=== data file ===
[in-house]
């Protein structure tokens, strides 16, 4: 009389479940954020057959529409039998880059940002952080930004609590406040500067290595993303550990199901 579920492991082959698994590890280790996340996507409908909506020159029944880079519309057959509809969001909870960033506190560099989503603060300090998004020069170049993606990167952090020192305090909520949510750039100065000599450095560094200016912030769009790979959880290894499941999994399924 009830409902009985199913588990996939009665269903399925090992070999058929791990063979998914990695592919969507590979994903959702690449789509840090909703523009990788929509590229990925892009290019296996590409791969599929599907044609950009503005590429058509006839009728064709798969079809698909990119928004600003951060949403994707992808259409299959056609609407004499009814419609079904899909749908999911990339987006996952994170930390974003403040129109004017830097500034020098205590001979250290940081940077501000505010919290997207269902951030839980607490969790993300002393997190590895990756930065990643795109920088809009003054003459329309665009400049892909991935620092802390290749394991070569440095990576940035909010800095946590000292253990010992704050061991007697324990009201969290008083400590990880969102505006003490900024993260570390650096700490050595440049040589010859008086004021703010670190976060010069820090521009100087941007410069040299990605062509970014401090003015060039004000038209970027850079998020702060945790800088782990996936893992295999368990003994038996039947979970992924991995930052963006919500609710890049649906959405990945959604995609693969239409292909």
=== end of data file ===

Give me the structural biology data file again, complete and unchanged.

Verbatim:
[in-house]
């Protein structure tokens, strides 16, 4: 009389479940954020057959529409039998880059940002952080930004609590406040500067290595993303550990199901 579920492991082959698994590890280790996340996507409908909506020159029944880079519309057959509809969001909870960033506190560099989503603060300090998004020069170049993606990167952090020192305090909520949510750039100065000599450095560094200016912030769009790979959880290894499941999994399924 009830409902009985199913588990996939009665269903399925090992070999058929791990063979998914990695592919969507590979994903959702690449789509840090909703523009990788929509590229990925892009290019296996590409791969599929599907044609950009503005590429058509006839009728064709798969079809698909990119928004600003951060949403994707992808259409299959056609609407004499009814419609079904899909749908999911990339987006996952994170930390974003403040129109004017830097500034020098205590001979250290940081940077501000505010919290997207269902951030839980607490969790993300002393997190590895990756930065990643795109920088809009003054003459329309665009400049892909991935620092802390290749394991070569440095990576940035909010800095946590000292253990010992704050061991007697324990009201969290008083400590990880969102505006003490900024993260570390650096700490050595440049040589010859008086004021703010670190976060010069820090521009100087941007410069040299990605062509970014401090003015060039004000038209970027850079998020702060945790800088782990996936893992295999368990003994038996039947979970992924991995930052963006919500609710890049649906959405990945959604995609693969239409292909």